MINERAL salts are of very great importance in nutrition. This will readily be understood if we bear in mind that analysis of the tissues yields 5 per cent, of ash. Death occurs in a few weeks if salts are cut out of the diet. The two most important salts are calcium phosphate, which enters largely into the composition of bones, and sodium chloride, which occurs in all the tissues and fluids of the body. Mineral substances are of great value as tissue-builders, and indirectly are sources of energy. We have no very precise knowledge as to the exact amount required daily, but we know that an ordinary mixed diet contains sufficient for the body requirements. Salts enter the blood in organic combination, and much importance attaches to the special form in which the different mineral substances are combined with the other food constituents. They pass into the blood as a rule unchanged by digestion. The chief mineral constituents are calcium, sodium, potassium, magnesium, and iron; phosphorus, chlorine, and sulphur; traces of silica, iodine, fluorine.
The chief uses of the salts may be summarised as follows: -
1. They enter into the composition of the tissues, e.g. the bones and teeth.
2. They subserve special functions, such as the iron in haemoglobin, calcium in coagulation of the blood, and sodium chloride in the production of hydrochloric acid in gastric digestion.
3. They exercise a powerful influence on the chemical composition of the blood, this being effected by their influence on processes of secretion and excretion.
4. They control the rate of absorption by osmosis.
The order in which foods stand as regards richness in salts is as follows: -
Foods rich in lime are milk, eggs, cereals (especially rice), vegetables (especially asparagus and spinach), and drinking-water, when that is of the hard variety. Foods poor in lime are meat, fish, potatoes, and fruits. An adequate supply of foods rich in lime is essential, and more especially during the growing period. Deficiency of lime leads to softness of the bones, and changes of a rachitic-like nature. Excess of lime salts in the diet is supposed to predispose to renal and vesical calculi. Reference may here be made to oxalic acid, which is present in food as oxalate of lime. It occurs specially in tea, coffee, rhubarb, spinach, and pepper. Cereal foods contain little; this knowledge is of value in the treatment of calculus.
Salts of sodium are specially required for the fluids of the body, salts of potassium for the cellular constituents, notably the red-blood corpuscles and muscles. Vegetable foods are, as a rule, rich in potassium salts; animal foods, on the other hand, have a larger proportion of sodium salts. Green vegetables and fruits are the chief sources of these salts, these foods being valuable on account of their containing vegetable acids with which the minerals are combined, the presence of the salts tending to maintain a proper degree of alkalinity of the blood. A deficiency of alkaline salts in foods leads to scurvy. Sodium chloride is the most important salt. It supplies chlorine for the production of the hydrochloric acid of the gastric juice, it stimulates appetite, it promotes renal secretion, and it induces thirst, which is of value in encouraging the drinking of fluid. On an average more than 10 grammes are taken in the daily dietary, this representing an amount which is far in excess of the actual body requirements. This excess of salt above the real requirements is more particularly observed in people who live largely on vegetarian foods. There is an ample supply of salt in a mixed diet without adding salt as an extra. There is no certain evidence that the excess of salt ordinarily taken is on the one hand of special value, or on the other injurious. The therapeutic effects of a salt-free diet are described on p. 416.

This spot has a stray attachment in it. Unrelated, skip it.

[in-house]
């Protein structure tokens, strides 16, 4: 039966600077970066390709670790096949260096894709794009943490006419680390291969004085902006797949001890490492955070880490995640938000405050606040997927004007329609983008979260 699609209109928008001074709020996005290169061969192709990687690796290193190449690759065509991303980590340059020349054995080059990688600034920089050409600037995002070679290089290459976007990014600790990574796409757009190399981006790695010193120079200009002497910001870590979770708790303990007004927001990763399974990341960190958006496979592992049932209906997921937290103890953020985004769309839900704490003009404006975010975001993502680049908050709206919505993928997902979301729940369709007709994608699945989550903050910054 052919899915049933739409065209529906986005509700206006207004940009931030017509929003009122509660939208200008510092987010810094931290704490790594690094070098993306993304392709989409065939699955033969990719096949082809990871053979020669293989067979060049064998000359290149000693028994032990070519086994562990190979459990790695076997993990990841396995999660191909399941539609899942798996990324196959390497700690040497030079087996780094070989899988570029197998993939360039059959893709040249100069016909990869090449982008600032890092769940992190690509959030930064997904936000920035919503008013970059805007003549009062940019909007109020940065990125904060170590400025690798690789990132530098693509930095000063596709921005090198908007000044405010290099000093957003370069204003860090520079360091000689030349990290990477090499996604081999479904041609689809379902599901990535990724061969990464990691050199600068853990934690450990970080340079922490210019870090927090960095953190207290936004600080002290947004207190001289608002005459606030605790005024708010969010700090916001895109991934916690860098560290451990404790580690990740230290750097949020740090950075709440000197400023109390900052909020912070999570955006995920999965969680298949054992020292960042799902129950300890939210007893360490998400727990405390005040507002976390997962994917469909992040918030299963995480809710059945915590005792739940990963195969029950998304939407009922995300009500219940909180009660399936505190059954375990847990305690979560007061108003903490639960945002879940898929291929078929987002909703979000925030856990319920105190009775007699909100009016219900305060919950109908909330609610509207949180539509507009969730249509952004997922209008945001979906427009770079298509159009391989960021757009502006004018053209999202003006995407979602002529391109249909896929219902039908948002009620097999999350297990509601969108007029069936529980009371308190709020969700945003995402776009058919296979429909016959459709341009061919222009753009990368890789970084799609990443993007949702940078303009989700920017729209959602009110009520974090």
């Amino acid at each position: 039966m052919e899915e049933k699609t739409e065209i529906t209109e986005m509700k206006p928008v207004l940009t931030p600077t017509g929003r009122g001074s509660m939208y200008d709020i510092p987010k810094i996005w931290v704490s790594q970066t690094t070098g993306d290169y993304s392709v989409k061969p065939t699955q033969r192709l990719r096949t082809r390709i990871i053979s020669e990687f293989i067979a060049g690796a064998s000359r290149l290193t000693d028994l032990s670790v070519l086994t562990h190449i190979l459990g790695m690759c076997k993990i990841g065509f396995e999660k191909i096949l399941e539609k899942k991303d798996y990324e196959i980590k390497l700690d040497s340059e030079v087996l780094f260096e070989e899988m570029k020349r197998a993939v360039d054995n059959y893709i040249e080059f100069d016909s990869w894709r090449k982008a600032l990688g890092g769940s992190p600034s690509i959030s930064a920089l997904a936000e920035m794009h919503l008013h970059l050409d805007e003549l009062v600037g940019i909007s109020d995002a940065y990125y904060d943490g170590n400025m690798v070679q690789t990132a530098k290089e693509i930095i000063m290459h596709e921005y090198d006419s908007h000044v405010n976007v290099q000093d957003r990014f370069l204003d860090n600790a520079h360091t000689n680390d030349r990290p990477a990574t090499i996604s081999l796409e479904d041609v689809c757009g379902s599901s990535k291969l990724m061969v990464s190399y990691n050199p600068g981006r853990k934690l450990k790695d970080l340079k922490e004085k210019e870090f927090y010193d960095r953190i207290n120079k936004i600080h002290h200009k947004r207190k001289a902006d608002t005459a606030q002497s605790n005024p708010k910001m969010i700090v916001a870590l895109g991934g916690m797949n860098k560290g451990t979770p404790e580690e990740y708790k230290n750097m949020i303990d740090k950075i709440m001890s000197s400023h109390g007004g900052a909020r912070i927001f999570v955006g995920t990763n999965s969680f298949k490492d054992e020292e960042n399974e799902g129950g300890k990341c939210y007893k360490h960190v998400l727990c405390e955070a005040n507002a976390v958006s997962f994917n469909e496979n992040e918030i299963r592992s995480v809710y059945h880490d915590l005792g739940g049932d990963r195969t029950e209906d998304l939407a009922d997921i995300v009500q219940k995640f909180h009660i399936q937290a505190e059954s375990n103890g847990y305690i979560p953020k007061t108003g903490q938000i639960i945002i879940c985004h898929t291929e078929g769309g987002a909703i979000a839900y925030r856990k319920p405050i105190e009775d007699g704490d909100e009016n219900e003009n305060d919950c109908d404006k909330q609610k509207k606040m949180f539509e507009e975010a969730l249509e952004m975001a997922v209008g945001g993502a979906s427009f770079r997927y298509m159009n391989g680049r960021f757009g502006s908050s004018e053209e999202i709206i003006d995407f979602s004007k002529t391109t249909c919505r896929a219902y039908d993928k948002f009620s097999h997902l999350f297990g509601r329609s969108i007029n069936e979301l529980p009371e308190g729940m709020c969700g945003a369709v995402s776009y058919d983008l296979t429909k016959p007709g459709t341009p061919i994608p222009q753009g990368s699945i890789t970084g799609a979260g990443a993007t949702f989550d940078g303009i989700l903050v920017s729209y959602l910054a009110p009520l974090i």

Beef, eggs, oatmeal, and lentils have a relatively large amount of iron; milk and its derivatives are poor in iron. A prolonged milk regime leads to anemia in some people. Iron exists in food in organic combination. A knowledge of the amount of iron in the food is of little practical value, since we cannot influence the state of the blood as regards iron by that means alone. Iron is of value in chalybeate waters.
Meat and vegetables are rich in phosphorus. It occurs usually in organic form, and to a less extent in inorganic form as phosphates of the alkalis and earths. It is especially valuable for growing children.
Foods may be classified according to the reaction of the ash left after incineration, into acid, neutral, or alkaline foods. Foods which give an acid reaction include meat, oats, barley, wheat, eggs, and rice; an alkaline reaction is given by milk, peas, and beans, potatoes, lemon and orange juice; animal fats and sugar have a neutral reaction. According to Wright, a deficiency of foods which yield an alkaline ash is a cause of scurvy.